Last year, the Fourth Department held a district responsible for a student’s injuries before she boarded a school bus. This was a marked departure from previous case decisions, where the general rule had been that a district did not owe a duty of care to a student until it assumed physical custody of the student. The Court of Appeals decided earlier this month to reverse the Fourth Department’s decision, returning districts to the general physical custody standard once again. A full summary of the facts can be found in our alert from last year.
In Williams v. Weatherstone, the plaintiff proposed four theories of liability in an attempt to trigger a duty owed by the district. First, she argued that the student’s injuries happened during busing, “broadly construed.” Second, she contended that the district created a dangerous situation (inadvertently missing her stop, turning around, and planning to turn around again to pick her up at the right location). Third, she asked the court to extend liability under cases where someone signaled, incorrectly, that crossing a street was safe. Finally, she attempted to trigger a special duty because of the student’s mental limitations and receipt of an IEP. The Court of Appeals rejected each of these liability theories.
Of pivotal importance to the court in dismissing the complaint was the fact that the district never assumed physical custody of the student. She was injured while her bus was still moving in traffic. Thus, the incident did not occur during busing, even construed broadly, nor did the district place her in a dangerous situation, such as dropping her off in a hazardous location. Indeed, the mother set specific rules designed to keep the student away from the busy road when by herself waiting for the bus, demonstrating her implicit acknowledgement that she was responsible for her daughter’s safety during those times.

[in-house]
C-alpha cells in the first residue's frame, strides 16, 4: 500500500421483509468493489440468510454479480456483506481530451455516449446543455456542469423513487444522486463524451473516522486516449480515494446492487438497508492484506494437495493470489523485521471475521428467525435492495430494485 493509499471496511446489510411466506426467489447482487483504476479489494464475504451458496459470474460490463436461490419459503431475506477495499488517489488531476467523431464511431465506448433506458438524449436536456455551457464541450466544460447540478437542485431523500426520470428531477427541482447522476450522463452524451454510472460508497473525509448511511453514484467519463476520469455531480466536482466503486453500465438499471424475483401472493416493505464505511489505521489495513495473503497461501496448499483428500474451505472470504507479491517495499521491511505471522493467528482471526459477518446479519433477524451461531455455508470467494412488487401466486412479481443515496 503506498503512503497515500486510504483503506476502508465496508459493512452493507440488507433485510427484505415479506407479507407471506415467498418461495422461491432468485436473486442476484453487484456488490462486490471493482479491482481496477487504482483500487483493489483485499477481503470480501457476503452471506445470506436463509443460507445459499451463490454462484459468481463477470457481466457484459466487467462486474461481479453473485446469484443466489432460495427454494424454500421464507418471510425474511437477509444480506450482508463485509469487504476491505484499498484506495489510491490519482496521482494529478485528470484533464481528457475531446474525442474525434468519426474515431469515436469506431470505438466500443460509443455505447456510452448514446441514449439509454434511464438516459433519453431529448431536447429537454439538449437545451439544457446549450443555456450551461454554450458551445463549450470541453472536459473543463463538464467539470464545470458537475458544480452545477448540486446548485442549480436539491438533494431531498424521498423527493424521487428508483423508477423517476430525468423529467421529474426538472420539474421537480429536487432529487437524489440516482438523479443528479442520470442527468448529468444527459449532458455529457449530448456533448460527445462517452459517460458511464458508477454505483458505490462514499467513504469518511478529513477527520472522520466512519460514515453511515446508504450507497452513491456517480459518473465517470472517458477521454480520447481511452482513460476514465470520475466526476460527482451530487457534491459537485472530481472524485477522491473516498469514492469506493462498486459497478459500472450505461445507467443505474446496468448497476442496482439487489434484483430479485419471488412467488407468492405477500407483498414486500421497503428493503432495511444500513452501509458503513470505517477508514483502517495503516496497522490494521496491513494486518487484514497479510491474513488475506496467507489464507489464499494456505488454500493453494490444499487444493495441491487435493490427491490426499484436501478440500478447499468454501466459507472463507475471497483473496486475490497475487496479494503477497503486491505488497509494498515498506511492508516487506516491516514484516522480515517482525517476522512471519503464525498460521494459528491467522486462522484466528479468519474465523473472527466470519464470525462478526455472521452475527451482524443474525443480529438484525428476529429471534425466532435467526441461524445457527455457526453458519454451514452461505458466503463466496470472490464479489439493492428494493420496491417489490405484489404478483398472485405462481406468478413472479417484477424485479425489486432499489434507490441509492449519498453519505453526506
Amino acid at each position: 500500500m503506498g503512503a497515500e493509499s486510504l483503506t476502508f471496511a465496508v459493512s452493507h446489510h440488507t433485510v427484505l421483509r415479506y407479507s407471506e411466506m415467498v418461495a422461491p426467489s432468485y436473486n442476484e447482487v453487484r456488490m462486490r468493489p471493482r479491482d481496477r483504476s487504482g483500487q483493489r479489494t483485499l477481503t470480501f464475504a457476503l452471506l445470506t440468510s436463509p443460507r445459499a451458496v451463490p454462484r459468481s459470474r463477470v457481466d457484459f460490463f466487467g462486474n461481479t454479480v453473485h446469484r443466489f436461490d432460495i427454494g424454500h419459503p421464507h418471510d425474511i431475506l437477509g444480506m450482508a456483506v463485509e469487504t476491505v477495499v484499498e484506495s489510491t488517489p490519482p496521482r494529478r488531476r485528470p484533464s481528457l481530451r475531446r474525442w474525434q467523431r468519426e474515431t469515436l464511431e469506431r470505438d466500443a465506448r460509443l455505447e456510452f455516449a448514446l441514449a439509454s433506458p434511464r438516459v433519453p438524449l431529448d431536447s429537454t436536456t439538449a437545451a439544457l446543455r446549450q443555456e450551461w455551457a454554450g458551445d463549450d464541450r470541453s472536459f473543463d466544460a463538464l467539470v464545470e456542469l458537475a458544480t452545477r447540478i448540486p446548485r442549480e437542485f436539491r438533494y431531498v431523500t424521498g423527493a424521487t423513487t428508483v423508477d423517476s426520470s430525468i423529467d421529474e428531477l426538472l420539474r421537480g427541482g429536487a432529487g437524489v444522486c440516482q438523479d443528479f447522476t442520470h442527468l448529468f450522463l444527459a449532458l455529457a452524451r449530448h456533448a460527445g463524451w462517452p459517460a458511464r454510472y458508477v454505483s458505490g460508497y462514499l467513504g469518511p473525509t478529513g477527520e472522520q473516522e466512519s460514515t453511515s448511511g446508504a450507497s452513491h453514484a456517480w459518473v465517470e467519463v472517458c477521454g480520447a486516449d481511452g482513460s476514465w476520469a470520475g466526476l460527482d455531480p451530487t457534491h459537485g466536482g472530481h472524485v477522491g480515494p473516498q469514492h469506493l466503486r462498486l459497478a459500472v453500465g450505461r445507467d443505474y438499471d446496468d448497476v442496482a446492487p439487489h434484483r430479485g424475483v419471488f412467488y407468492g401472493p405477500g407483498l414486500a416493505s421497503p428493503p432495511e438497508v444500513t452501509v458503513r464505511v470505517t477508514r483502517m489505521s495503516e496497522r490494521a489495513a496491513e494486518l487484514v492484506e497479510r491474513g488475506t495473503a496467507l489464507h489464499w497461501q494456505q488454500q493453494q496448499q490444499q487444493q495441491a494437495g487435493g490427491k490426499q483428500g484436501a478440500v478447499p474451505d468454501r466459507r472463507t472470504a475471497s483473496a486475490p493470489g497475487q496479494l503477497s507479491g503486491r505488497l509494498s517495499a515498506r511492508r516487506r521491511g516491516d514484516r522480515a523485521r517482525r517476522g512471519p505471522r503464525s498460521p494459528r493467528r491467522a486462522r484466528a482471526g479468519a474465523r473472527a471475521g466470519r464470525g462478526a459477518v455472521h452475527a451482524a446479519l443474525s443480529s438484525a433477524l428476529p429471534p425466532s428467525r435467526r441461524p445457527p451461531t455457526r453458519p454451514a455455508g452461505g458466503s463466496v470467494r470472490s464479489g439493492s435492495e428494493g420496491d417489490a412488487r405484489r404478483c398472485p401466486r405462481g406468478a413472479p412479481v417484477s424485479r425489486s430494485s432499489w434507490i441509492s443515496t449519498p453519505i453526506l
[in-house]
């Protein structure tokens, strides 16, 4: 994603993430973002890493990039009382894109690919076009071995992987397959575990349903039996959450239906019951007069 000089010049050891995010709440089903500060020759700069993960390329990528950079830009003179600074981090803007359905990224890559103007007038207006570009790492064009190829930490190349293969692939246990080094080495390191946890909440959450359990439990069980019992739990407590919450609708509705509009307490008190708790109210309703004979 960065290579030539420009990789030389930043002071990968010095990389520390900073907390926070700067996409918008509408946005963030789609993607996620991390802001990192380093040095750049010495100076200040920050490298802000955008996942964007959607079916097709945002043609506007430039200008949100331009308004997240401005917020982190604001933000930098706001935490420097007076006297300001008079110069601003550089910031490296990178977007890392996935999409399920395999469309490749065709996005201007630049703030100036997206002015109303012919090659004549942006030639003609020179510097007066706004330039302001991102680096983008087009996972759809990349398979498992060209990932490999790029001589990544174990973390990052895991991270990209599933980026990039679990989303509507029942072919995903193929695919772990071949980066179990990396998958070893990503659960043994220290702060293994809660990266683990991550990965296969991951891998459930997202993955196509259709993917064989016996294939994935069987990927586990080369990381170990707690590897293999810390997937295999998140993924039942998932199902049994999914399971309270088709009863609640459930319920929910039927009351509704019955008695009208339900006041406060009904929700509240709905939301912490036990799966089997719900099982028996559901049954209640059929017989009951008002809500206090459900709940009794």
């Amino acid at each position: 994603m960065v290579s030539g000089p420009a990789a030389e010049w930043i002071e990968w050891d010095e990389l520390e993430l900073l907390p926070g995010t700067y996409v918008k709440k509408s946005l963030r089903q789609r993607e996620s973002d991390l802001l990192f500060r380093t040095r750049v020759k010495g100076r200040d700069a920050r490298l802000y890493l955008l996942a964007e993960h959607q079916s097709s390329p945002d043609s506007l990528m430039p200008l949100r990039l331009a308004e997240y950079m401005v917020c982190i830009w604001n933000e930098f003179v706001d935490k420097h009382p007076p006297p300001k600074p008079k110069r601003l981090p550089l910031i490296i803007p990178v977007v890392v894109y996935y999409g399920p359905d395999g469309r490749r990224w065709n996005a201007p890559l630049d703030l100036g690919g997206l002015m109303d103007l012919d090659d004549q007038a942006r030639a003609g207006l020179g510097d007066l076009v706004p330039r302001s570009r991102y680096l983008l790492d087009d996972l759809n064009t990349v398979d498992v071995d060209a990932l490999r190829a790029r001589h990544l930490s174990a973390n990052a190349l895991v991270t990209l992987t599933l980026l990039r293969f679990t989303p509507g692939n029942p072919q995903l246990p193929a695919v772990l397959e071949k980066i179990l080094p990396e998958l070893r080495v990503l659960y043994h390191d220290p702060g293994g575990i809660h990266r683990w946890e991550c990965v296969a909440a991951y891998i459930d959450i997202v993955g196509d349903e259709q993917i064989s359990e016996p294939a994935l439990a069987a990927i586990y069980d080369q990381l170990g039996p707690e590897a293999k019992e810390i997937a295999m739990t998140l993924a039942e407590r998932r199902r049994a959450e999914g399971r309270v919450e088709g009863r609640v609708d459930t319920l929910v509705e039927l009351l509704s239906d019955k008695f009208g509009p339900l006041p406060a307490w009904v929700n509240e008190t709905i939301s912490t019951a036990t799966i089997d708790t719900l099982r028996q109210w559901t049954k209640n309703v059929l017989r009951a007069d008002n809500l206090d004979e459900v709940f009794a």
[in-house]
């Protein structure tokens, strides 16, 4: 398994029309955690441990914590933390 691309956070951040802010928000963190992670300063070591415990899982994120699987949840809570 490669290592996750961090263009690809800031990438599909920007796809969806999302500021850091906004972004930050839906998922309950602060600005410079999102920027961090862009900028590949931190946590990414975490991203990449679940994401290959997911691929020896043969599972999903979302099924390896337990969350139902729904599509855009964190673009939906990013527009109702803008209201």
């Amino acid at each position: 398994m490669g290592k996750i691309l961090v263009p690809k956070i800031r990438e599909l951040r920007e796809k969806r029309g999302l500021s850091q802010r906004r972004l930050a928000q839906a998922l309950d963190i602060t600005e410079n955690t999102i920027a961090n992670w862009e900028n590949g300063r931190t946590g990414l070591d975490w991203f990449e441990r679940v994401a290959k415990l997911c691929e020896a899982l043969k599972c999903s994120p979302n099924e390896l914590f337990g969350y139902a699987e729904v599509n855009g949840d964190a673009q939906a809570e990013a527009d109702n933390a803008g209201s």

The court quickly rejected the comparison to signaling cases because neither the driver nor the monitor waved or signaled to the student as the bus missed her stop. And since her IEP only directed the district to transport her to and from school and did not call for an aide or escort while at the bus stop, the court rejected plaintiff’s attempt to trigger a special duty.
The court did recognize that there were instances where liability could be extended: where a district fails to perform a specific statutory duty, when it breaches a contractual obligation, or when courts decide to legislate a new duty. The court, however, refused to extend liability for any of these reasons here. It emphasized that extending such a duty beyond physical custody would be rare. Thus, the standard for triggering liability in transportation cases—actual custody at the time of injury—once again will govern transportation cases, with limited exceptions.
Click here to access the unpublished Court of Appeals decision.